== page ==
Interpreting the biosensor data of biomolecular interactions

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http://urn.fi/URN:NBN:fi-fe2017112251591
Title: Interpreting the biosensor data of biomolecular interactions
Author: Multia, Evgen
Other contributor: Helsingin yliopisto, Matemaattis-luonnontieteellinen tiedekunta, Kemian laitos
University of Helsinki, Faculty of Science, Department of Chemistry
Helsingfors universitet, Matematisk-naturvetenskapliga fakulteten, Kemiska institutionen
Publisher: Helsingfors universitet
Date: 2017
Language: eng
URI: http://urn.fi/URN:NBN:fi-fe2017112251591
http://hdl.handle.net/10138/229179
Thesis level: master's thesis
Discipline: Analytical Chemistry
Analyyttinen kemia
Analytisk kemi
Abstract: The literature part of this thesis reviewed the process of obtaining affinity information with quartz crystal microbalance (QCM) and surface plasmon resonance (SPR) biosensors. Basic principles of these biosensors were also evaluated, along with the principles of data acquisition and finally the data processing. The raw data produced by QCM or SPR can be used to study biomolecular interactions qualitatively and quantitatively. These techniques are also powerful in obtaining kinetic and thermodynamic information of the biomolecular interactions. SPR and QCM can produce data easily, but data interpretation can be sometimes problematic. This is partly due to misconceptions on how the sensograms should be interpreted. Many of the interpretational problems can and should be avoided long before the modeling of the data takes place to obtain reliable affinity data. The literature part of this thesis also presents tools for developing good experimental design. Well-designed experimental set-up is the most important element for producing good biosensor data. One should also estimate from the sensogram shapes what kind of analysis is needed. This was explained in detail in the literature part, pointing out the key elements how sensograms with certain shape should be interpreted and further analyzed to obtain affinity constants. Data analysis part of the literature review provides also information how to use appropriate models (e.g. fitting equilibrium, kinetic or complex data) with extensive examples. Surface site distribution model will be also covered as the tool to analyze complex biomolecular interactions by QCM and SPR. In the experimental part, affinity of anti-human apoB-100 monoclonal antibody (anti-apoB-100 Mab) towards different lipoproteins was studied with partially filling affinity capillary (PF-ACE) electrophoresis and QCM. PF-ACE with adsorption energy distribution (AED) calculations provided information on the heterogeneity of the interactions. For the first time, a modified surface site distribution model called Interaction map was utilized to model QCM data of lipoprotein interactions with anti-apoB-100 Mab. With the Interaction maps, it was possible to distinguish different kinetics of low-density lipoprotein (LDL) and anti-apoB-100 Mab interactions. Affinity constants obtained were used to evaluate thermodynamics of these interactions. Both methods were also used to evaluate interactions with other apoB-100 containing lipoproteins: intermediate-density lipoprotein (IDL) and very lowdensity lipoprotein (VLDL). It was found that the Interaction maps could distinguish two different kinetics from the mixture of IDL-VLDL with distinct affinity constants. Both methods agreed well with the affinity constants. It was found that the anti-apoB-100 Mab used in this study, had a high affinity towards apoB-100 containing lipoproteins. In the second part of the experimental, a convective interaction media (CIM) based LDL isolation platform was developed. In these studies, anti-apoB-100 Mab was immobilized on the CIM-disk and was used to isolate LDL from human plasma and serum samples. It was found that apolipoprotein based separation of LDL from plasma was possible, although not without difficulties, since apoB-100 is not only present in LDL, but also in VLDL and IDL. To circumvent this problem different antibodies (anti-apoE and anti-apoAI) were utilized to capture VLDL and IDL from the plasma before the interaction of LDL with the anti-apoB-100 CIM-disk. LDL was successfully isolated with this approach in a significantly reduced time compared to conventional ultracentrifugation method used for LDL isolation.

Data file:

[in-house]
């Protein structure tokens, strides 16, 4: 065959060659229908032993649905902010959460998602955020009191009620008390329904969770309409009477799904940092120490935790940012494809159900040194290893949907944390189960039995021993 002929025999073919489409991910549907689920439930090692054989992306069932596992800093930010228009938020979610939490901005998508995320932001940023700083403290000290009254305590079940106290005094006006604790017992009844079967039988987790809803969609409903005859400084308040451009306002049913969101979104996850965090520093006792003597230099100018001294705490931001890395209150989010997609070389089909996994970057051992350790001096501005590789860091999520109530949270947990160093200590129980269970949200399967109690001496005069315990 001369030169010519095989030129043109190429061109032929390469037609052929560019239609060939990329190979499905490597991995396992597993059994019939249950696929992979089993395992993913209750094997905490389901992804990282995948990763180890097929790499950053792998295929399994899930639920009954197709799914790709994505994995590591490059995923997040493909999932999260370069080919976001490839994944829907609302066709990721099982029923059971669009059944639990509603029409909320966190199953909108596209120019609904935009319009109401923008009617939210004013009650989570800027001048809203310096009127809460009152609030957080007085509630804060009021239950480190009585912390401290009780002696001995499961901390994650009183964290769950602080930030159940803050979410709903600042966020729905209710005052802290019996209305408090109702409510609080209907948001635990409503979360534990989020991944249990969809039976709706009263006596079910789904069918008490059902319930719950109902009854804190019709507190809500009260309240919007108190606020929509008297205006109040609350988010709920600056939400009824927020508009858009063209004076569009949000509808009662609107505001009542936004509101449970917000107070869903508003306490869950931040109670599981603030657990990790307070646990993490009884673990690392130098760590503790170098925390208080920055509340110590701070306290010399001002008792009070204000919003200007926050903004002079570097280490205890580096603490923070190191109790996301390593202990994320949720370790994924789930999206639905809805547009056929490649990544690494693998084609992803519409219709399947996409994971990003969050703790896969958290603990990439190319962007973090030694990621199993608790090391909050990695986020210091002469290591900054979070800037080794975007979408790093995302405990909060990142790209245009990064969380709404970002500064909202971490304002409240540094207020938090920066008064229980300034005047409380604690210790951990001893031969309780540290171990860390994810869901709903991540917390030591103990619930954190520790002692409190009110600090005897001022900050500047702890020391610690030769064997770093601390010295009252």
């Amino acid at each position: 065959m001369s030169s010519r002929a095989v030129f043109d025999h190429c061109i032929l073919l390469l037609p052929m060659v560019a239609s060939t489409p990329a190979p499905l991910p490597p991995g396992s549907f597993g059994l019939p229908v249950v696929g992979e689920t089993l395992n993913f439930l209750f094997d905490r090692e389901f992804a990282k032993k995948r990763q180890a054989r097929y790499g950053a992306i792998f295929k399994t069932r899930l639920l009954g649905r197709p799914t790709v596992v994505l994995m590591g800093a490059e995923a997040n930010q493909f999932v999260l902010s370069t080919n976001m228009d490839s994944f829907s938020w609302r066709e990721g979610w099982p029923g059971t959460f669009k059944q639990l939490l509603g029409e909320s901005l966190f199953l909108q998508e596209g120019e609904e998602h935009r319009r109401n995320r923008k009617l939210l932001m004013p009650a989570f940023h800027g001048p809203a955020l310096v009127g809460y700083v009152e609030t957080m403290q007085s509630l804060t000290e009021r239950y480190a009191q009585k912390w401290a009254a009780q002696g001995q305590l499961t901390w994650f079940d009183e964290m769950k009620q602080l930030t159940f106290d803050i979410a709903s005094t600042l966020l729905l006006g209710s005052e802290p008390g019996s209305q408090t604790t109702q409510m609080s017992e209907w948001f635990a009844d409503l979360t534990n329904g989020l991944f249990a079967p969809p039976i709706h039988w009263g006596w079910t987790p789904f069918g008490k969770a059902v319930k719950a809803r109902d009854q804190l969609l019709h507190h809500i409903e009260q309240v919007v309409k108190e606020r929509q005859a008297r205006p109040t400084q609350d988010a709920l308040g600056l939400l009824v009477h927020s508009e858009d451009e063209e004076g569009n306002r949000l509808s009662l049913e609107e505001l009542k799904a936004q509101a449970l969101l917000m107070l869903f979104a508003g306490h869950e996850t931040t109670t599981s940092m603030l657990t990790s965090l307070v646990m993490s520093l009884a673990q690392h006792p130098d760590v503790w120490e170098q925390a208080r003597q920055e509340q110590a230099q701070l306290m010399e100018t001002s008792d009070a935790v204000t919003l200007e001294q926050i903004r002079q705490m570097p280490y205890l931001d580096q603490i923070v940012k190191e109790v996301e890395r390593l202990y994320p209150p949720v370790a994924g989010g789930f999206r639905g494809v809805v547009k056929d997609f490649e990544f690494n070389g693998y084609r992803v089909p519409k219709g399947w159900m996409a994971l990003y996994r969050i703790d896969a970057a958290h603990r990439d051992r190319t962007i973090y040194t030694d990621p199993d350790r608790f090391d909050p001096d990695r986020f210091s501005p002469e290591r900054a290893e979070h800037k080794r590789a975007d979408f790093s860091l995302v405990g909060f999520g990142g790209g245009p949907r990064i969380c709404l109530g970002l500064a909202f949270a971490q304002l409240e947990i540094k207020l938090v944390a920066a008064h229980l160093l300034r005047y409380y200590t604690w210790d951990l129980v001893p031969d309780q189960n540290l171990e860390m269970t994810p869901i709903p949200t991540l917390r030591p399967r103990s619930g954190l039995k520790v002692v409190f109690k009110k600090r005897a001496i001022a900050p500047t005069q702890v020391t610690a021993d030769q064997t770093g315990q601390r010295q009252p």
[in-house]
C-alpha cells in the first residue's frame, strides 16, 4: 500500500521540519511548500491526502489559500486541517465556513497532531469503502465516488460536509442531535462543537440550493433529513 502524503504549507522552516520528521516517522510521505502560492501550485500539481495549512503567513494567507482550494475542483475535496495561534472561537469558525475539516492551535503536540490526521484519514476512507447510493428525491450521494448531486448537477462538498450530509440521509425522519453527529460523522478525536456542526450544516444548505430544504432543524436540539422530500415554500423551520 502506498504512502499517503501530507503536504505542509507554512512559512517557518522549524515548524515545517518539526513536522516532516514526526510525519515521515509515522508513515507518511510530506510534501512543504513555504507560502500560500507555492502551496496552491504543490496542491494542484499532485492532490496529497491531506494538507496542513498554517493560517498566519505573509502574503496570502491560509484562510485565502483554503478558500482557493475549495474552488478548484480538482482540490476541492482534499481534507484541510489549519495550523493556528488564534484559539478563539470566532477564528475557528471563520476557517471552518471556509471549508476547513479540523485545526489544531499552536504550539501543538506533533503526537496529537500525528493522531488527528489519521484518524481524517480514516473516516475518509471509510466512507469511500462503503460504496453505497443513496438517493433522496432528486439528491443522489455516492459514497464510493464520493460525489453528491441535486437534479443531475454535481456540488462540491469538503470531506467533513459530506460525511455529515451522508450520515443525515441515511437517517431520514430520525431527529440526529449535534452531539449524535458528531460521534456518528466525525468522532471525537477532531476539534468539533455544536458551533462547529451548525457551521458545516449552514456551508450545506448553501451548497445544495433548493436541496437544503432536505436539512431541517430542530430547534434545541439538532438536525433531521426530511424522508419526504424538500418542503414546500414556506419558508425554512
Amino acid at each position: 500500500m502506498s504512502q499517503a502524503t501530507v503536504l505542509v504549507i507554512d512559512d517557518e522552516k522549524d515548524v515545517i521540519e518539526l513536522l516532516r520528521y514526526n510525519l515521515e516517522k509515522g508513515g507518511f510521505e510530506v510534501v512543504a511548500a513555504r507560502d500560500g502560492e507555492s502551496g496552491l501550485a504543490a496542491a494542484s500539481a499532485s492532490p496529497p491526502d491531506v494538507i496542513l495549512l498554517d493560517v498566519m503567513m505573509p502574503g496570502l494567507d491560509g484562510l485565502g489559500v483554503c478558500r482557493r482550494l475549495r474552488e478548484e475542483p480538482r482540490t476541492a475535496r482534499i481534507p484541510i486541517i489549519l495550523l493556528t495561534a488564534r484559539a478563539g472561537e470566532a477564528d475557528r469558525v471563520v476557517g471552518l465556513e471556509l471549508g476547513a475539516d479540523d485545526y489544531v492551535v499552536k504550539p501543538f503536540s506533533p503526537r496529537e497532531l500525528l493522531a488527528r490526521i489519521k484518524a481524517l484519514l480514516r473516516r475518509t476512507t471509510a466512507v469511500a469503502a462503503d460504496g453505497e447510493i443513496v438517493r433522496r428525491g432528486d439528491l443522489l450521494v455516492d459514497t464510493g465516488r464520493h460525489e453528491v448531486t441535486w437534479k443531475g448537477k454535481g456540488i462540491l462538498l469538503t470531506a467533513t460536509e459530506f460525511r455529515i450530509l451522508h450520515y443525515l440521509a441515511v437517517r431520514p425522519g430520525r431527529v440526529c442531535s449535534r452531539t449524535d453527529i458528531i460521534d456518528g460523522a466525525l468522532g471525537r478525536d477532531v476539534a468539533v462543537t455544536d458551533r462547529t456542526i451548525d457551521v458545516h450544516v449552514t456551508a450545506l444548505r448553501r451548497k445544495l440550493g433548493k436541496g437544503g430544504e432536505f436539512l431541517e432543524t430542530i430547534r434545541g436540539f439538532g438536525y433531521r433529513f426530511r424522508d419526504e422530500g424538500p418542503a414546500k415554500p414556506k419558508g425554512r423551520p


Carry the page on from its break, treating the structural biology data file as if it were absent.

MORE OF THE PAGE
Subject: kinetics
affinity
surface plasmon resonance
quartz crystal microbalance
affinity chromatography
antibody
capillary electrophoresis
binding studies
thermodynamics
partially filling affinity capillary electrophoresis
adsorption energy calculations


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